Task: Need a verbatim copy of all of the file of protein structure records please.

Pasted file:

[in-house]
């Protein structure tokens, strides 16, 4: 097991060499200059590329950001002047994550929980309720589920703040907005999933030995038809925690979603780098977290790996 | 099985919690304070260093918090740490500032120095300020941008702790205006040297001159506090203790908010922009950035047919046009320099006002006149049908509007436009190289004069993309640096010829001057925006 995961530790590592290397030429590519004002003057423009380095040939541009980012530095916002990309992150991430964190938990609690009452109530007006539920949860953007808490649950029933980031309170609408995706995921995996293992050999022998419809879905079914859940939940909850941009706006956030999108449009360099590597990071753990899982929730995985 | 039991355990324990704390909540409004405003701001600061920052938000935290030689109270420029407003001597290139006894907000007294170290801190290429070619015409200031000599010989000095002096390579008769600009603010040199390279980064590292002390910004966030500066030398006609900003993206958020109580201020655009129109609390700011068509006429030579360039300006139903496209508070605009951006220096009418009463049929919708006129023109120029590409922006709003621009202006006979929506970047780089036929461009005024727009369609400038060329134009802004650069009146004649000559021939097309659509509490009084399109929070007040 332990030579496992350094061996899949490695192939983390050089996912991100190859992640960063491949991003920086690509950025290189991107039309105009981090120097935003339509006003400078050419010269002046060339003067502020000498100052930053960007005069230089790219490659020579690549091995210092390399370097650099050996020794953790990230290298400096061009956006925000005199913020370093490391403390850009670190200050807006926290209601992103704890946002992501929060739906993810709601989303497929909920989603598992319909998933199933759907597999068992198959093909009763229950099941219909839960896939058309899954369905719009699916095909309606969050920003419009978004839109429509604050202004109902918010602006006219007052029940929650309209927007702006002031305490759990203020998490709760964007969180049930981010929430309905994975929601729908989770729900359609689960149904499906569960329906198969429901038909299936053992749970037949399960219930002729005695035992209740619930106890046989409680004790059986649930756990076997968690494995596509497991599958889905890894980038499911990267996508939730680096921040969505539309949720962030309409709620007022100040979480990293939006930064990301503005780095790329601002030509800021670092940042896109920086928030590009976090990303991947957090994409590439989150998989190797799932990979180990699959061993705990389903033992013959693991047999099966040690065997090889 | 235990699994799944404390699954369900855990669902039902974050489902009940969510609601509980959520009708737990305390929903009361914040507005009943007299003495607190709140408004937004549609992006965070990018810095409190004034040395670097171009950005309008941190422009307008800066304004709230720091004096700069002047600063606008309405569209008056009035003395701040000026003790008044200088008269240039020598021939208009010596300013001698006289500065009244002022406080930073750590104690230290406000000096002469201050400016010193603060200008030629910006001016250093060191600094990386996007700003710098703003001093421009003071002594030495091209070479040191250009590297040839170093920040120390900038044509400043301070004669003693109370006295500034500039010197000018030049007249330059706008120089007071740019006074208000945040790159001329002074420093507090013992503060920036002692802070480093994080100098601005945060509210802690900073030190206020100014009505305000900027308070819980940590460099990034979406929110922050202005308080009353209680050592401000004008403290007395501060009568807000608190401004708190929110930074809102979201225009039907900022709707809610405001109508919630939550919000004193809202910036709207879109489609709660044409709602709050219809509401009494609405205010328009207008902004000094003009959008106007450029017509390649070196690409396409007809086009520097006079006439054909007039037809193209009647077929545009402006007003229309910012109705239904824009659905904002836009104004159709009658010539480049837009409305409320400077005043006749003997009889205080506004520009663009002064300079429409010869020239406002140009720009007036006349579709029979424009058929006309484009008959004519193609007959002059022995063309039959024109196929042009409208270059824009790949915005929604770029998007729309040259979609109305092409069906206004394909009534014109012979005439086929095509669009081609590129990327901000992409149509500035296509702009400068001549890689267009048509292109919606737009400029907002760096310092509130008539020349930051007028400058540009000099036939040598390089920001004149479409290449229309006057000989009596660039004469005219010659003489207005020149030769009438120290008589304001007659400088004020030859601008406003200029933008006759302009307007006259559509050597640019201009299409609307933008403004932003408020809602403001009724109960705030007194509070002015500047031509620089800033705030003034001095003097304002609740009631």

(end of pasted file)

[in-house]
């Protein structure tokens, strides 16, 4: 097991060499200059590329950001002047994550929980309720589920703040907005999933030995038809925690979603780098977290790996 | 099985919690304070260093918090740490500032120095300020941008702790205006040297001159506090203790908010922009950035047919046009320099006002006149049908509007436009190289004069993309640096010829001057925006 995961530790590592290397030429590519004002003057423009380095040939541009980012530095916002990309992150991430964190938990609690009452109530007006539920949860953007808490649950029933980031309170609408995706995921995996293992050999022998419809879905079914859940939940909850941009706006956030999108449009360099590597990071753990899982929730995985 | 039991355990324990704390909540409004405003701001600061920052938000935290030689109270420029407003001597290139006894907000007294170290801190290429070619015409200031000599010989000095002096390579008769600009603010040199390279980064590292002390910004966030500066030398006609900003993206958020109580201020655009129109609390700011068509006429030579360039300006139903496209508070605009951006220096009418009463049929919708006129023109120029590409922006709003621009202006006979929506970047780089036929461009005024727009369609400038060329134009802004650069009146004649000559021939097309659509509490009084399109929070007040 332990030579496992350094061996899949490695192939983390050089996912991100190859992640960063491949991003920086690509950025290189991107039309105009981090120097935003339509006003400078050419010269002046060339003067502020000498100052930053960007005069230089790219490659020579690549091995210092390399370097650099050996020794953790990230290298400096061009956006925000005199913020370093490391403390850009670190200050807006926290209601992103704890946002992501929060739906993810709601989303497929909920989603598992319909998933199933759907597999068992198959093909009763229950099941219909839960896939058309899954369905719009699916095909309606969050920003419009978004839109429509604050202004109902918010602006006219007052029940929650309209927007702006002031305490759990203020998490709760964007969180049930981010929430309905994975929601729908989770729900359609689960149904499906569960329906198969429901038909299936053992749970037949399960219930002729005695035992209740619930106890046989409680004790059986649930756990076997968690494995596509497991599958889905890894980038499911990267996508939730680096921040969505539309949720962030309409709620007022100040979480990293939006930064990301503005780095790329601002030509800021670092940042896109920086928030590009976090990303991947957090994409590439989150998989190797799932990979180990699959061993705990389903033992013959693991047999099966040690065997090889 | 235990699994799944404390699954369900855990669902039902974050489902009940969510609601509980959520009708737990305390929903009361914040507005009943007299003495607190709140408004937004549609992006965070990018810095409190004034040395670097171009950005309008941190422009307008800066304004709230720091004096700069002047600063606008309405569209008056009035003395701040000026003790008044200088008269240039020598021939208009010596300013001698006289500065009244002022406080930073750590104690230290406000000096002469201050400016010193603060200008030629910006001016250093060191600094990386996007700003710098703003001093421009003071002594030495091209070479040191250009590297040839170093920040120390900038044509400043301070004669003693109370006295500034500039010197000018030049007249330059706008120089007071740019006074208000945040790159001329002074420093507090013992503060920036002692802070480093994080100098601005945060509210802690900073030190206020100014009505305000900027308070819980940590460099990034979406929110922050202005308080009353209680050592401000004008403290007395501060009568807000608190401004708190929110930074809102979201225009039907900022709707809610405001109508919630939550919000004193809202910036709207879109489609709660044409709602709050219809509401009494609405205010328009207008902004000094003009959008106007450029017509390649070196690409396409007809086009520097006079006439054909007039037809193209009647077929545009402006007003229309910012109705239904824009659905904002836009104004159709009658010539480049837009409305409320400077005043006749003997009889205080506004520009663009002064300079429409010869020239406002140009720009007036006349579709029979424009058929006309484009008959004519193609007959002059022995063309039959024109196929042009409208270059824009790949915005929604770029998007729309040259979609109305092409069906206004394909009534014109012979005439086929095509669009081609590129990327901000992409149509500035296509702009400068001549890689267009048509292109919606737009400029907002760096310092509130008539020349930051007028400058540009000099036939040598390089920001004149479409290449229309006057000989009596660039004469005219010659003489207005020149030769009438120290008589304001007659400088004020030859601008406003200029933008006759302009307007006259559509050597640019201009299409609307933008403004932003408020809602403001009724109960705030007194509070002015500047031509620089800033705030003034001095003097304002609740009631």